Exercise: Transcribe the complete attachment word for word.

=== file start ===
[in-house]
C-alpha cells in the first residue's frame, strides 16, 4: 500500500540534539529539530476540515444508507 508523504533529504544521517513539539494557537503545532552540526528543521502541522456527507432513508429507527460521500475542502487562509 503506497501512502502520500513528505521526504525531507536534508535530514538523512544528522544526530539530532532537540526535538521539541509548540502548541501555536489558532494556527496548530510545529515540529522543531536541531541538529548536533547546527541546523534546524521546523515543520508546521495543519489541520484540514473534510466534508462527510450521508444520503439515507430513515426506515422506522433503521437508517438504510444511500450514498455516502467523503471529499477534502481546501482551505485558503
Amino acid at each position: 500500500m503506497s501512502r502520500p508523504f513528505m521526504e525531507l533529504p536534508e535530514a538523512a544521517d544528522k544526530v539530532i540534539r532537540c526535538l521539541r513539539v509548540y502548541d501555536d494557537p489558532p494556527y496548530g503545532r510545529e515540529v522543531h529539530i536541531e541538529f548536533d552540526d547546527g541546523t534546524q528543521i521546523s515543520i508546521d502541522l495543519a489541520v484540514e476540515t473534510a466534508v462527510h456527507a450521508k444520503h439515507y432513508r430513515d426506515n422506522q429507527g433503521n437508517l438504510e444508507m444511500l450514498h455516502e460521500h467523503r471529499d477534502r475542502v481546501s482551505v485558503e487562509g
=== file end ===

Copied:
[in-house]
C-alpha cells in the first residue's frame, strides 16, 4: 500500500540534539529539530476540515444508507 508523504533529504544521517513539539494557537503545532552540526528543521502541522456527507432513508429507527460521500475542502487562509 503506497501512502502520500513528505521526504525531507536534508535530514538523512544528522544526530539530532532537540526535538521539541509548540502548541501555536489558532494556527496548530510545529515540529522543531536541531541538529548536533547546527541546523534546524521546523515543520508546521495543519489541520484540514473534510466534508462527510450521508444520503439515507430513515426506515422506522433503521437508517438504510444511500450514498455516502467523503471529499477534502481546501482551505485558503
Amino acid at each position: 500500500m503506497s501512502r502520500p508523504f513528505m521526504e525531507l533529504p536534508e535530514a538523512a544521517d544528522k544526530v539530532i540534539r532537540c526535538l521539541r513539539v509548540y502548541d501555536d494557537p489558532p494556527y496548530g503545532r510545529e515540529v522543531h529539530i536541531e541538529f548536533d552540526d547546527g541546523t534546524q528543521i521546523s515543520i508546521d502541522l495543519a489541520v484540514e476540515t473534510a466534508v462527510h456527507a450521508k444520503h439515507y432513508r430513515d426506515n422506522q429507527g433503521n437508517l438504510e444508507m444511500l450514498h455516502e460521500h467523503r471529499d477534502r475542502v481546501s482551505v485558503e487562509g